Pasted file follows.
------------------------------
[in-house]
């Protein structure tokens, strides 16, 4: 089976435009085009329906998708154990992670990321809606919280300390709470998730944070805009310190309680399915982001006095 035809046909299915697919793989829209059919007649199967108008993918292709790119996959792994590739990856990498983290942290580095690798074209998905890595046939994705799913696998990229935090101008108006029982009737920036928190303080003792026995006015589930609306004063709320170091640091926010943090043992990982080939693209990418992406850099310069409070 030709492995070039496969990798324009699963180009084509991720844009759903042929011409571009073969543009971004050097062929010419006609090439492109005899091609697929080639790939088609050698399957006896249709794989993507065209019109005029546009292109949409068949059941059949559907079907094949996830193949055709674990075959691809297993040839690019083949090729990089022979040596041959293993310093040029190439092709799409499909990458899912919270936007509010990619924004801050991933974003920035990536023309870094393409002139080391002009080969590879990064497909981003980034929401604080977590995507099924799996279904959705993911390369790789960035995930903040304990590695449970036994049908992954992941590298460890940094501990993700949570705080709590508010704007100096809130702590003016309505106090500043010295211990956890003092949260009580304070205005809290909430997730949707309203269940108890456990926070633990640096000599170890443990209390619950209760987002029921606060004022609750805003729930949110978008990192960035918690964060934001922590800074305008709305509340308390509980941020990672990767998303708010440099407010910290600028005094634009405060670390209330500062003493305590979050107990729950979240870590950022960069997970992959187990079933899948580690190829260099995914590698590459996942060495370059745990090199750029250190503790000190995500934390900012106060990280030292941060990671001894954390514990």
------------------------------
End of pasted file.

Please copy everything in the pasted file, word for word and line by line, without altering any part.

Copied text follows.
[in-house]
């Protein structure tokens, strides 16, 4: 089976435009085009329906998708154990992670990321809606919280300390709470998730944070805009310190309680399915982001006095 035809046909299915697919793989829209059919007649199967108008993918292709790119996959792994590739990856990498983290942290580095690798074209998905890595046939994705799913696998990229935090101008108006029982009737920036928190303080003792026995006015589930609306004063709320170091640091926010943090043992990982080939693209990418992406850099310069409070 030709492995070039496969990798324009699963180009084509991720844009759903042929011409571009073969543009971004050097062929010419006609090439492109005899091609697929080639790939088609050698399957006896249709794989993507065209019109005029546009292109949409068949059941059949559907079907094949996830193949055709674990075959691809297993040839690019083949090729990089022979040596041959293993310093040029190439092709799409499909990458899912919270936007509010990619924004801050991933974003920035990536023309870094393409002139080391002009080969590879990064497909981003980034929401604080977590995507099924799996279904959705993911390369790789960035995930903040304990590695449970036994049908992954992941590298460890940094501990993700949570705080709590508010704007100096809130702590003016309505106090500043010295211990956890003092949260009580304070205005809290909430997730949707309203269940108890456990926070633990640096000599170890443990209390619950209760987002029921606060004022609750805003729930949110978008990192960035918690964060934001922590800074305008709305509340308390509980941020990672990767998303708010440099407010910290600028005094634009405060670390209330500062003493305590979050107990729950979240870590950022960069997970992959187990079933899948580690190829260099995914590698590459996942060495370059745990090199750029250190503790000190995500934390900012106060990280030292941060990671001894954390514990």